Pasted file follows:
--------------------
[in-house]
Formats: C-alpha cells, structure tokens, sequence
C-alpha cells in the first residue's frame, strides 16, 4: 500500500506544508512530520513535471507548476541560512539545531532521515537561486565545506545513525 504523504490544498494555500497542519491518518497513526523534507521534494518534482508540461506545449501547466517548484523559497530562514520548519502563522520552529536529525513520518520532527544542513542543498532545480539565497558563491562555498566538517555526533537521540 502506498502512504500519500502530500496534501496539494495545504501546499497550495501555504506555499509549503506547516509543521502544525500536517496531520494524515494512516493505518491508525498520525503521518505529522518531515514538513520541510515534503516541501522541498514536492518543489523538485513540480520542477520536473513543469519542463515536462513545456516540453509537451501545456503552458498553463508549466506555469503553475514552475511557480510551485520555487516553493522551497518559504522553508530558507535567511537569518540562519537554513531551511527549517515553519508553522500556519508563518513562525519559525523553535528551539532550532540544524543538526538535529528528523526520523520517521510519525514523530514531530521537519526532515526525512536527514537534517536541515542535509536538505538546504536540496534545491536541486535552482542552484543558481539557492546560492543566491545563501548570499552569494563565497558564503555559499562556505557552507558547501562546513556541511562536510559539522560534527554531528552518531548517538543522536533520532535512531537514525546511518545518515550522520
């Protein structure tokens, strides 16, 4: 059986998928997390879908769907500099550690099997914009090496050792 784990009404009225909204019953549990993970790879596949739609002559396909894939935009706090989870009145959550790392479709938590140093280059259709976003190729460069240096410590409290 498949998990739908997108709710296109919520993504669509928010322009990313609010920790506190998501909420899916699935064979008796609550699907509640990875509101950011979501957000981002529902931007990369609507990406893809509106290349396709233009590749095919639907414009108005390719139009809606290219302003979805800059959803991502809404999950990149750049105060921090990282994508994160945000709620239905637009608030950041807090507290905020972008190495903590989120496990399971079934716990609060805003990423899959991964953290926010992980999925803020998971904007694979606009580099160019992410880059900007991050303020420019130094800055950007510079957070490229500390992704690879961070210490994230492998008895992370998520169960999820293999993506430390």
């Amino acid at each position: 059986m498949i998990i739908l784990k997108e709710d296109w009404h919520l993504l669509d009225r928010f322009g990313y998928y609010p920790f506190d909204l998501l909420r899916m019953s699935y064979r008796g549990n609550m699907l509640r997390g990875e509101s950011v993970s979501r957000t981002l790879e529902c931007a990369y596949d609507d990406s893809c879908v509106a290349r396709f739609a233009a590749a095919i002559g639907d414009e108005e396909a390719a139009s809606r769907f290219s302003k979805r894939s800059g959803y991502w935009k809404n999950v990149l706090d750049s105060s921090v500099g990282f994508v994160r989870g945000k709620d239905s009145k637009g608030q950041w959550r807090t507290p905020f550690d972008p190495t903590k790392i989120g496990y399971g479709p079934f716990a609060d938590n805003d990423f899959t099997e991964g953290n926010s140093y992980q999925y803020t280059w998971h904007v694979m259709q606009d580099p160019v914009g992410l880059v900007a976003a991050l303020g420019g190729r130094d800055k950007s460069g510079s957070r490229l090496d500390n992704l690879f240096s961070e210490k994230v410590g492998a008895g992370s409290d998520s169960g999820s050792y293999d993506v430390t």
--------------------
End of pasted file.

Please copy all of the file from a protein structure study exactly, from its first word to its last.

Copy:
[in-house]
Formats: C-alpha cells, structure tokens, sequence
C-alpha cells in the first residue's frame, strides 16, 4: 500500500506544508512530520513535471507548476541560512539545531532521515537561486565545506545513525 504523504490544498494555500497542519491518518497513526523534507521534494518534482508540461506545449501547466517548484523559497530562514520548519502563522520552529536529525513520518520532527544542513542543498532545480539565497558563491562555498566538517555526533537521540 502506498502512504500519500502530500496534501496539494495545504501546499497550495501555504506555499509549503506547516509543521502544525500536517496531520494524515494512516493505518491508525498520525503521518505529522518531515514538513520541510515534503516541501522541498514536492518543489523538485513540480520542477520536473513543469519542463515536462513545456516540453509537451501545456503552458498553463508549466506555469503553475514552475511557480510551485520555487516553493522551497518559504522553508530558507535567511537569518540562519537554513531551511527549517515553519508553522500556519508563518513562525519559525523553535528551539532550532540544524543538526538535529528528523526520523520517521510519525514523530514531530521537519526532515526525512536527514537534517536541515542535509536538505538546504536540496534545491536541486535552482542552484543558481539557492546560492543566491545563501548570499552569494563565497558564503555559499562556505557552507558547501562546513556541511562536510559539522560534527554531528552518531548517538543522536533520532535512531537514525546511518545518515550522520
């Protein structure tokens, strides 16, 4: 059986998928997390879908769907500099550690099997914009090496050792 784990009404009225909204019953549990993970790879596949739609002559396909894939935009706090989870009145959550790392479709938590140093280059259709976003190729460069240096410590409290 498949998990739908997108709710296109919520993504669509928010322009990313609010920790506190998501909420899916699935064979008796609550699907509640990875509101950011979501957000981002529902931007990369609507990406893809509106290349396709233009590749095919639907414009108005390719139009809606290219302003979805800059959803991502809404999950990149750049105060921090990282994508994160945000709620239905637009608030950041807090507290905020972008190495903590989120496990399971079934716990609060805003990423899959991964953290926010992980999925803020998971904007694979606009580099160019992410880059900007991050303020420019130094800055950007510079957070490229500390992704690879961070210490994230492998008895992370998520169960999820293999993506430390």
């Amino acid at each position: 059986m498949i998990i739908l784990k997108e709710d296109w009404h919520l993504l669509d009225r928010f322009g990313y998928y609010p920790f506190d909204l998501l909420r899916m019953s699935y064979r008796g549990n609550m699907l509640r997390g990875e509101s950011v993970s979501r957000t981002l790879e529902c931007a990369y596949d609507d990406s893809c879908v509106a290349r396709f739609a233009a590749a095919i002559g639907d414009e108005e396909a390719a139009s809606r769907f290219s302003k979805r894939s800059g959803y991502w935009k809404n999950v990149l706090d750049s105060s921090v500099g990282f994508v994160r989870g945000k709620d239905s009145k637009g608030q950041w959550r807090t507290p905020f550690d972008p190495t903590k790392i989120g496990y399971g479709p079934f716990a609060d938590n805003d990423f899959t099997e991964g953290n926010s140093y992980q999925y803020t280059w998971h904007v694979m259709q606009d580099p160019v914009g992410l880059v900007a976003a991050l303020g420019g190729r130094d800055k950007s460069g510079s957070r490229l090496d500390n992704l690879f240096s961070e210490k994230v410590g492998a008895g992370s409290d998520s169960g999820s050792y293999d993506v430390t």